(University of Copenhagen)
Paper long abstract:
Concepts and models originating within social cognitive theory play a significant role in psychology and beyond. Especially Bandura's concept of perceived self-efficacy has been influential and is widely used as theoretical underpinning in different kinds of behaviour management programs and activities not the least within health promotion and disease prevention. I start out investigating the appeal of perceived self-efficacy for patient empowerment programs. I show how the interactive aspects of behaviour, cognition and environment in Bandura's social cognitive theory fade to the background with the concept of perceived self-efficacy. I also note that self-efficacy works by 'desocializing' individuals from their social contexts, by 'deinstitutionalizing' through lack of attention to interactions between agents and institutions, and by 'dehistoricizing' the question of social agency and control. I then turn to ethnographic explorations of situations of disease self-management and how Bandura's notion of perceived self-efficacy is applied in patient empowerment programs. I show how this directs attention towards particular manageable aspects of life with a chronic condition and seeks to instantiate standardised trajectories of change; and not the least how this involves frictions between these aspirations and practiced situations of disease self-management. I end by discussing how these STS inspired insights may be thought of and generate reflection within psychology and social cognitive theory particularly.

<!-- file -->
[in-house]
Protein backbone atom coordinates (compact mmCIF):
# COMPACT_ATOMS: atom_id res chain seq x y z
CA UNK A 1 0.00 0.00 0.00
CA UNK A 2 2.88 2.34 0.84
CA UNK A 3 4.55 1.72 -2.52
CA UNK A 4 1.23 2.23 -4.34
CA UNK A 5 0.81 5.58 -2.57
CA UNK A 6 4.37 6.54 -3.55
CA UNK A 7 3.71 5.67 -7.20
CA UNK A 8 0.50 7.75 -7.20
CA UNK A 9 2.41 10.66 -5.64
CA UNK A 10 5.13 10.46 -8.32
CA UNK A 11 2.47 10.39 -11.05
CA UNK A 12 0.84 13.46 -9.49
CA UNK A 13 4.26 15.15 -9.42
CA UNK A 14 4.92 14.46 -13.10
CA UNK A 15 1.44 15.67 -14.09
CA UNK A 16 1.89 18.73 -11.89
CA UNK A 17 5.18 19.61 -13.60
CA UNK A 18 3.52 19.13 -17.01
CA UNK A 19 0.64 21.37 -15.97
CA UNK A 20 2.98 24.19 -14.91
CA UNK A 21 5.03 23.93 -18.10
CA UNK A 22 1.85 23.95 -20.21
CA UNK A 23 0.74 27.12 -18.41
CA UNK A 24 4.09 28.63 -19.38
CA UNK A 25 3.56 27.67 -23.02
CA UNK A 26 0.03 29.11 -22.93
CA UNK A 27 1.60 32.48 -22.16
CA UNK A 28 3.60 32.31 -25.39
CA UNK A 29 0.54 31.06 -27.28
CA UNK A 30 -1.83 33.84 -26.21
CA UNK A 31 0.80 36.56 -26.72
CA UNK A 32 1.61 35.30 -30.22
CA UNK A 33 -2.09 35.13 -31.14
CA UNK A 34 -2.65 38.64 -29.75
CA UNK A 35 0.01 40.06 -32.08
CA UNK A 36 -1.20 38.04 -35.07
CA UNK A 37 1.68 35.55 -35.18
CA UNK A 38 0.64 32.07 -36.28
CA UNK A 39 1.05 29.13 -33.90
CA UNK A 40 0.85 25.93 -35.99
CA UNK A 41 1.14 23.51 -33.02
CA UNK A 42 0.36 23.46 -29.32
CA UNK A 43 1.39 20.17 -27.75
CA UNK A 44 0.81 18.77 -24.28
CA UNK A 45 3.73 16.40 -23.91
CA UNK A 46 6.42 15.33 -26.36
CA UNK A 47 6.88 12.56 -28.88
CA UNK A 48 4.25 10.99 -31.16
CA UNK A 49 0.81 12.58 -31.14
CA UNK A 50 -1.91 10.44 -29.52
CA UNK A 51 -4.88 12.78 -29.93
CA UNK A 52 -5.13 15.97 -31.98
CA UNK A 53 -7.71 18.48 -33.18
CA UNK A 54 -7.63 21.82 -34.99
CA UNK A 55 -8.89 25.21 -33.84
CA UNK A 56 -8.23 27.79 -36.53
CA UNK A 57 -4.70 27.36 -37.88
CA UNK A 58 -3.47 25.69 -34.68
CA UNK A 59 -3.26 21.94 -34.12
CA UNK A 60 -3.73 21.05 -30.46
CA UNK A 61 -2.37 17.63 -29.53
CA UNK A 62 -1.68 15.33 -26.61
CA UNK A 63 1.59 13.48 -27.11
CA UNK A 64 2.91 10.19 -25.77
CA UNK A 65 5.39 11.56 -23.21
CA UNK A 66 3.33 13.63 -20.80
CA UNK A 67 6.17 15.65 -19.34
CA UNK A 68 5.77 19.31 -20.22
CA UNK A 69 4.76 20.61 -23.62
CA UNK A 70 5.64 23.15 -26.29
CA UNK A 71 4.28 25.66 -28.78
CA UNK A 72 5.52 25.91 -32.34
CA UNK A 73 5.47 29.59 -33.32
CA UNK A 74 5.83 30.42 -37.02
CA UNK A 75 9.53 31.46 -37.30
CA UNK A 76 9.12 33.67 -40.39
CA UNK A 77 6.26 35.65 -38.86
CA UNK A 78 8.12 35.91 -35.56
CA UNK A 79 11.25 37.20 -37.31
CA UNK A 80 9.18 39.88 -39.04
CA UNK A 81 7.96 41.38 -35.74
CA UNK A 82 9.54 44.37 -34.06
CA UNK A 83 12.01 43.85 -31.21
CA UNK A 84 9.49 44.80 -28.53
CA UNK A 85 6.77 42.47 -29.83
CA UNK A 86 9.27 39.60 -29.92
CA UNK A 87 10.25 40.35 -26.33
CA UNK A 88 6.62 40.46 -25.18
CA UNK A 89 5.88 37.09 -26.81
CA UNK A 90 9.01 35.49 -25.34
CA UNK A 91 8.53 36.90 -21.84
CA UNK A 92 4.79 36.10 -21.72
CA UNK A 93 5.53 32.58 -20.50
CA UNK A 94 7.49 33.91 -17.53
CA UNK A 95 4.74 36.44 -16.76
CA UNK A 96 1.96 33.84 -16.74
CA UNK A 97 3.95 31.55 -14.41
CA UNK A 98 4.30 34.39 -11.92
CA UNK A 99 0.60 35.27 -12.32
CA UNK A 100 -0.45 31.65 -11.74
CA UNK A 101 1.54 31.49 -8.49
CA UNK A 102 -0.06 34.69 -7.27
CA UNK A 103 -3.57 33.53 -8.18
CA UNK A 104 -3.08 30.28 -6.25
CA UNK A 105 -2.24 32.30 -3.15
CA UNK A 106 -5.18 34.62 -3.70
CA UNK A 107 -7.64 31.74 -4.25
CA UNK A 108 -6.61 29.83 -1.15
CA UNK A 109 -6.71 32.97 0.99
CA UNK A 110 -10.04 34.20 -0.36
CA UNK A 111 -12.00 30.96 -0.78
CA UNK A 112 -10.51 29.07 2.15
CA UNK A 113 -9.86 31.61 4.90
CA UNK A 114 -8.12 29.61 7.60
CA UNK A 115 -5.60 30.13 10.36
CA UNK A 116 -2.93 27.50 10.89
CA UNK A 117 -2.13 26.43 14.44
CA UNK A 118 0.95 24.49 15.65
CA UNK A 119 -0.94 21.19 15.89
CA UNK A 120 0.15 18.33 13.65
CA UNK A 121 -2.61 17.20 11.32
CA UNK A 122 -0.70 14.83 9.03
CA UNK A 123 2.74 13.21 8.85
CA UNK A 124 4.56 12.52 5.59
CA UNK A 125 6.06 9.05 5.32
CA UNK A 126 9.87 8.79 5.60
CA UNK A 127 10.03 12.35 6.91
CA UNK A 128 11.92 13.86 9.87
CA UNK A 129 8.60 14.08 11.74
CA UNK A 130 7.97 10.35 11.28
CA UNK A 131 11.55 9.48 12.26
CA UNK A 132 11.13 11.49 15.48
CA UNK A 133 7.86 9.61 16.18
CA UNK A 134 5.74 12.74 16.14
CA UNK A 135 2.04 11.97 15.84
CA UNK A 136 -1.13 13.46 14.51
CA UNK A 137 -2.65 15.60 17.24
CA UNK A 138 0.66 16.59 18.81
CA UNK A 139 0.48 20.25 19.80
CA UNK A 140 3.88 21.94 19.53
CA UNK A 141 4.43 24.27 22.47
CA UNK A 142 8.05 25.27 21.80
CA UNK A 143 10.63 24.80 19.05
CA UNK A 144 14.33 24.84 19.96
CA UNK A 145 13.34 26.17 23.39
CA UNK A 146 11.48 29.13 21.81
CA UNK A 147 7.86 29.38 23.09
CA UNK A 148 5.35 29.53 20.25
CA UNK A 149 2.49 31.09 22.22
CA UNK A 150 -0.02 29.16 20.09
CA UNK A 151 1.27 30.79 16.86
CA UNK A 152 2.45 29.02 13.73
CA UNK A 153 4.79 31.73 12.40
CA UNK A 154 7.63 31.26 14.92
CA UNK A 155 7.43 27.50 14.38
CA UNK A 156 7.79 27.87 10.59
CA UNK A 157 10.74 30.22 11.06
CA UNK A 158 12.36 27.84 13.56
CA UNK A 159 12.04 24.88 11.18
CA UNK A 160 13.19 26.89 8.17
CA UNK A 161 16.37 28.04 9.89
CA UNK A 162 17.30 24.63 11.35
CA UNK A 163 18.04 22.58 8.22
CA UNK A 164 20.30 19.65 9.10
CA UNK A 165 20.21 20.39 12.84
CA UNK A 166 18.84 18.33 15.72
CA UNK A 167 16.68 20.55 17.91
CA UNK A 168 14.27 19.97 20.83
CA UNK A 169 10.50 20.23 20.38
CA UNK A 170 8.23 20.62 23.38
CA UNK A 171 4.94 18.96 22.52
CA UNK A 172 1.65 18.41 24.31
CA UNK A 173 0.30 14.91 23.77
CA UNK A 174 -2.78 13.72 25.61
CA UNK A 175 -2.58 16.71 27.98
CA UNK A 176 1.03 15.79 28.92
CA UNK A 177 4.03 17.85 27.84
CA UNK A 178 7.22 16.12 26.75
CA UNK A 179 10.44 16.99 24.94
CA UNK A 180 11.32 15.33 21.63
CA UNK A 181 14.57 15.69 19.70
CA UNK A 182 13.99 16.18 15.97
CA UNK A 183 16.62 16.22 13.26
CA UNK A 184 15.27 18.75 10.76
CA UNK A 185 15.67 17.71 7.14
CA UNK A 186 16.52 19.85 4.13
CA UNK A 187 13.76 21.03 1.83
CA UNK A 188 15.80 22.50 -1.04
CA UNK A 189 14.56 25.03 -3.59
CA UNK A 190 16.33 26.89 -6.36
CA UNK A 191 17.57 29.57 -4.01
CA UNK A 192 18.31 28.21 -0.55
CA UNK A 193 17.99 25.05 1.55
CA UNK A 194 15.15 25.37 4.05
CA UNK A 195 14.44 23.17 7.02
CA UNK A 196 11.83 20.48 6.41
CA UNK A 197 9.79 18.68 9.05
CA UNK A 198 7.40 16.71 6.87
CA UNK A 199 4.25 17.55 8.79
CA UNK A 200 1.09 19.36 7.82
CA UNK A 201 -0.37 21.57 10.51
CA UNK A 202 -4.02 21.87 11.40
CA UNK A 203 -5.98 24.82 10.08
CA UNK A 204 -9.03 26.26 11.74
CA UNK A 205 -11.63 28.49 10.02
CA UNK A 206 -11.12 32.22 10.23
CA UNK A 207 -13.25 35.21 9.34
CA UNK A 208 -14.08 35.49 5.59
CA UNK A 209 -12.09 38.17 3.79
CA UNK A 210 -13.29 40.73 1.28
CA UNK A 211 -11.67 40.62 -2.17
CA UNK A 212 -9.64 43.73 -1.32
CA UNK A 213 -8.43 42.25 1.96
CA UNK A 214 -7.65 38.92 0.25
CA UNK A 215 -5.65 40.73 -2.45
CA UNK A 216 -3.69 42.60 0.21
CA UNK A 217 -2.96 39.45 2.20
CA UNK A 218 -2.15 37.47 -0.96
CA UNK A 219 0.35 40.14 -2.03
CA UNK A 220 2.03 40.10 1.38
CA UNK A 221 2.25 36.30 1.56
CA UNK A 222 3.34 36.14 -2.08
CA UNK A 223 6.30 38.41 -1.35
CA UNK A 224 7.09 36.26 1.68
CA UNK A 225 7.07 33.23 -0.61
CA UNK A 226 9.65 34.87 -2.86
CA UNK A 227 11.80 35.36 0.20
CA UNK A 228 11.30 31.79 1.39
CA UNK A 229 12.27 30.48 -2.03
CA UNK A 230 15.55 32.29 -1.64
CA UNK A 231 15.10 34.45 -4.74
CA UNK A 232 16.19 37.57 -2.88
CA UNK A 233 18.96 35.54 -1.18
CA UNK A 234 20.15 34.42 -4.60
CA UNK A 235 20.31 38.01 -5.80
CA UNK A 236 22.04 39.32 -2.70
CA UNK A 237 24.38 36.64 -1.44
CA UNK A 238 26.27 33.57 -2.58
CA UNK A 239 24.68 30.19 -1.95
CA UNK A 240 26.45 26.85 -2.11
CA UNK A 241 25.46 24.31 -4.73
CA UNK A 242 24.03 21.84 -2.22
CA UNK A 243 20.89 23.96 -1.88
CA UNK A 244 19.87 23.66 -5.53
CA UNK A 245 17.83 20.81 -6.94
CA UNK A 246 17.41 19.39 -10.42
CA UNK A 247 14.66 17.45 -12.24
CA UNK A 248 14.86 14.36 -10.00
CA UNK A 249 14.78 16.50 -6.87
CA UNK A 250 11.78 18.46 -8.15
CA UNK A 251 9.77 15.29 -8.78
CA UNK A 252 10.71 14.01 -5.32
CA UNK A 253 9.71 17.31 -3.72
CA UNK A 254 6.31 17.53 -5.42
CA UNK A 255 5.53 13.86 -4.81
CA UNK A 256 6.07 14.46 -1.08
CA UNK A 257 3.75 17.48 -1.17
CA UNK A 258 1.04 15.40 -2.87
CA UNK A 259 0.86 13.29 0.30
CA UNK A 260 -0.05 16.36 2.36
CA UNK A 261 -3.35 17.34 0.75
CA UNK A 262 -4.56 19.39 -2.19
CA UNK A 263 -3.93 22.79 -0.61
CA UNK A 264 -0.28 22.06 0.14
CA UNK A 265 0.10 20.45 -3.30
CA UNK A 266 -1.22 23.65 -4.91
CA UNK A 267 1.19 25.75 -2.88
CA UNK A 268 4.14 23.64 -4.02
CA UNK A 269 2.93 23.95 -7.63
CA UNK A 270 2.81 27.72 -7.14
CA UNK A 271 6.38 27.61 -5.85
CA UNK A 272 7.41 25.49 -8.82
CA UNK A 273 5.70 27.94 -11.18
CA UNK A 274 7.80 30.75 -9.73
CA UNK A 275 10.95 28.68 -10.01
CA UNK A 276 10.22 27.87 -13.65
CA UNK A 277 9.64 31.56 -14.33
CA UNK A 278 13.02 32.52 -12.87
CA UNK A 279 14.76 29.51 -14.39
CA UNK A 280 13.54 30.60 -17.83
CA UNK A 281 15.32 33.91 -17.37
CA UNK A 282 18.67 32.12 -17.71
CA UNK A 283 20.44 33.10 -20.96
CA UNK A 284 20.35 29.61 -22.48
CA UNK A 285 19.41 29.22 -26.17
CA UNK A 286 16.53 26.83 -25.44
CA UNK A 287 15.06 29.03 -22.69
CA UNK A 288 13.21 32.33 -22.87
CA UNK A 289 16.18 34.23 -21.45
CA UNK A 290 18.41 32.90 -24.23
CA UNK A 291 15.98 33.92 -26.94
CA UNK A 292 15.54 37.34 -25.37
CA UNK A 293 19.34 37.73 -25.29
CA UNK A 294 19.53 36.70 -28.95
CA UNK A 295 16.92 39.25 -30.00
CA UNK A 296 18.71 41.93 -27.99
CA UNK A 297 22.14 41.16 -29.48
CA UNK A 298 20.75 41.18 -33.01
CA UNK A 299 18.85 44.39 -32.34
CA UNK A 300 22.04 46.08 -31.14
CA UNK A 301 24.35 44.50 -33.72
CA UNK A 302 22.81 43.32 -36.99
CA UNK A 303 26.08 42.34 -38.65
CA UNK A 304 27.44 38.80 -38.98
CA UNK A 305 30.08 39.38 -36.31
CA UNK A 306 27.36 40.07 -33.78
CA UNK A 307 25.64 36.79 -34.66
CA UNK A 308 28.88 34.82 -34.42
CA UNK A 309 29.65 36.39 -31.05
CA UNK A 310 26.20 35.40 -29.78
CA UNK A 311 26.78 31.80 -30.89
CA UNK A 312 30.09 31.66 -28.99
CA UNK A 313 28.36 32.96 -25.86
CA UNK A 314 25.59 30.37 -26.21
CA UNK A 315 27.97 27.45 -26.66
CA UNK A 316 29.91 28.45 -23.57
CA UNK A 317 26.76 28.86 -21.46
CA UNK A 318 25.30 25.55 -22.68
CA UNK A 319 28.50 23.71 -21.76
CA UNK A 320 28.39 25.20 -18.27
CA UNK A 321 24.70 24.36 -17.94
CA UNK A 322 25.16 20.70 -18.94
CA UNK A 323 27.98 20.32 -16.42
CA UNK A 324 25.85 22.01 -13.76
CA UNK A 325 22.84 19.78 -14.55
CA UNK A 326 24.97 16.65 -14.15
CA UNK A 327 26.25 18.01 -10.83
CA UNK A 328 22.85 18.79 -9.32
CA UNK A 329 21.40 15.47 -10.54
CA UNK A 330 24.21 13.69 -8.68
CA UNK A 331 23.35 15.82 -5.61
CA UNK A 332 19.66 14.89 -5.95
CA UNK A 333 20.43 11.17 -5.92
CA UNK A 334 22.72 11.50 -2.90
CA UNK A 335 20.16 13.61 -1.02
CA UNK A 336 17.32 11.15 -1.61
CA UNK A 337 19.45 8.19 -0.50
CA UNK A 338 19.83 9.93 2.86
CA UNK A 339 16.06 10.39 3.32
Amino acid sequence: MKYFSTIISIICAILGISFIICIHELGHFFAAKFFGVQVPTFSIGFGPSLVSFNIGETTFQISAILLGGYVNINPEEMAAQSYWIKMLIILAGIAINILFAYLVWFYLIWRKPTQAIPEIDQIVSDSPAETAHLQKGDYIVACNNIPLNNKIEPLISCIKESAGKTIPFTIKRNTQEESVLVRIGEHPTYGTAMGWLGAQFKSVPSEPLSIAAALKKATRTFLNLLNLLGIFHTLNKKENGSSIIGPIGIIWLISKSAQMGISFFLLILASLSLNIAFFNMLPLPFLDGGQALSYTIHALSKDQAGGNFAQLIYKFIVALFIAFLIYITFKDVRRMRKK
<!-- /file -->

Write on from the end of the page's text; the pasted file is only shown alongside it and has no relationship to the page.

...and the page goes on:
STS intervention in methods of psychology